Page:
Loop Placement Question

Discussion in 'General Discussions' started by mntnvew, Jan 12, 2009.

  1. mntnvew

    mntnvew New Member

    Can anyone confirm my common sense quandry below please :)

    If I were to place the horizontal loop in an area that in the winter is covered by large snow drifts, would my performance decrease over putting the loop in an area that does not get covered by snow drifts. In SW Montana where i live we get powerful winds in the winter and my trees cause 5-10 foot snow drifts, but all the other part of my 20 acres is not treed so the snow just falls one day and blows away the next.

    Everything I have read thus far said performance is crucial in this type of system, so I figured dumb questions are acceptable as it seems logical to me that if the sun can get to the ground even on wintery days, it would absorb heat better then the area covered in 5 feet of snow. I guess I question myself because the loop is so far in the ground, does it in fact really have any true effect.

    Thanks in advance!!!!
  2. engineer

    engineer Well-Known Member Industry Professional Forum Leader

    Good question. Here is my opinion (in other words, open invitation to others here to concur / refute):

    Oddly enough, effect of snow on a relatively shallow horizontal loop should be opposite of what you fear.

    Snow is a fairly good insulator. In dead of winter you want horizontal loop to suck heat from ground and not be cooled by bitter cold air hitting surface soil (such as the cold air common during cold snaps immediately after winter snow storms).

    So I think deep snow would help, not hurt.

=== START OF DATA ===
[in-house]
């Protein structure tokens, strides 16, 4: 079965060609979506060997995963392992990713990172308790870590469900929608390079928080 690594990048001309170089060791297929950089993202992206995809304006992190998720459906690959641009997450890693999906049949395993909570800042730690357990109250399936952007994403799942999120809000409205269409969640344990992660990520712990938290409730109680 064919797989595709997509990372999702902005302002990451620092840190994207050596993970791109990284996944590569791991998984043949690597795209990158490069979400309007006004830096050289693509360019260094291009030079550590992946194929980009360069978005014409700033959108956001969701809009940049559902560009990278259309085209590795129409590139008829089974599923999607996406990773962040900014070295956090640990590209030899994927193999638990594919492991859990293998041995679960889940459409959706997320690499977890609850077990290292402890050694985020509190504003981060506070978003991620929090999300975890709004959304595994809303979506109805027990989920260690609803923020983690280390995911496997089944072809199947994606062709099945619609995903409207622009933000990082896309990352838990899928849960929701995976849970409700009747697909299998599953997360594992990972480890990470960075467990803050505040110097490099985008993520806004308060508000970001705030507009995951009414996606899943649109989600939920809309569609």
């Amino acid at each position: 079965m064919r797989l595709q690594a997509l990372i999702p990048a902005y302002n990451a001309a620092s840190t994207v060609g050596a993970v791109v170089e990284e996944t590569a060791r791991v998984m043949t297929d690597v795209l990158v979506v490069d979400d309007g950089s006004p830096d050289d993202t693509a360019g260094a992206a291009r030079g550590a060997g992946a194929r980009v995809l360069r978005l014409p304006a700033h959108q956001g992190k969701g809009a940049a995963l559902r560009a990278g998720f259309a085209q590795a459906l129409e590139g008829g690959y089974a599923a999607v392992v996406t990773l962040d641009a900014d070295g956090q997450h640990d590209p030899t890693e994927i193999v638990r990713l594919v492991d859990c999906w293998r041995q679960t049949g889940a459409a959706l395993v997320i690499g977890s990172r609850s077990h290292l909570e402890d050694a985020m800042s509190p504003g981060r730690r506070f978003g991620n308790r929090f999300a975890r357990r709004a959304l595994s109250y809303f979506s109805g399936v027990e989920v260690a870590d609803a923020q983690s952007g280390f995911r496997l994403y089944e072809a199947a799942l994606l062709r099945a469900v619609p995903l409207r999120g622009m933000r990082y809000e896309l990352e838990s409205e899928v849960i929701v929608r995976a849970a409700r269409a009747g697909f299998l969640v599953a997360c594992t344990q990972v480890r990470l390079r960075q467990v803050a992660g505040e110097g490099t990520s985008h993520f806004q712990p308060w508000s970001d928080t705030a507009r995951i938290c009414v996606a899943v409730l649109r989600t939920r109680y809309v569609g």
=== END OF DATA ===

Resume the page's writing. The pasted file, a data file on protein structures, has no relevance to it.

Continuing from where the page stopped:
That said, insure your system and loop are properly designed for your specific house, climate, and soil characteristics. Then you'll be able to ignore snow and cold snaps.
  3. urthbuoy

    urthbuoy Well-Known Member Industry Professional Forum Leader

    Tough to really factor in a design

    Granted there are some W/m2 the sun supplies to the earth - the real source of geothermal.

    In the end, I would think it would have little impact. The additional moisture during melt might be the most beneficial feature.
  4. Palace GeoThermal

    Palace GeoThermal Well-Known Member Industry Professional Forum Leader

    I would go for the snow cover for the reasons previously stated.

    Sun shining on frozen ground will not give you much benefit, a couple of feet of snow can actually keep the ground from freezing,
  5. rw1995

    rw1995 Member

    Snow covered areas is the place to dig. The excavator that did my work loves a few inches of snow on the ground at the end of his season. It insulates the ground enough to give him a few more weeks of working time before the frost sets in too deep.

    Its probably not going to be a huge difference, but I would think if you can delay the temps a few weeks from sinking into the ground the better you are in the long run. The moisture from the melt cannot hurt anything either.
  6. mntnvew

    mntnvew New Member

    thanks everyone

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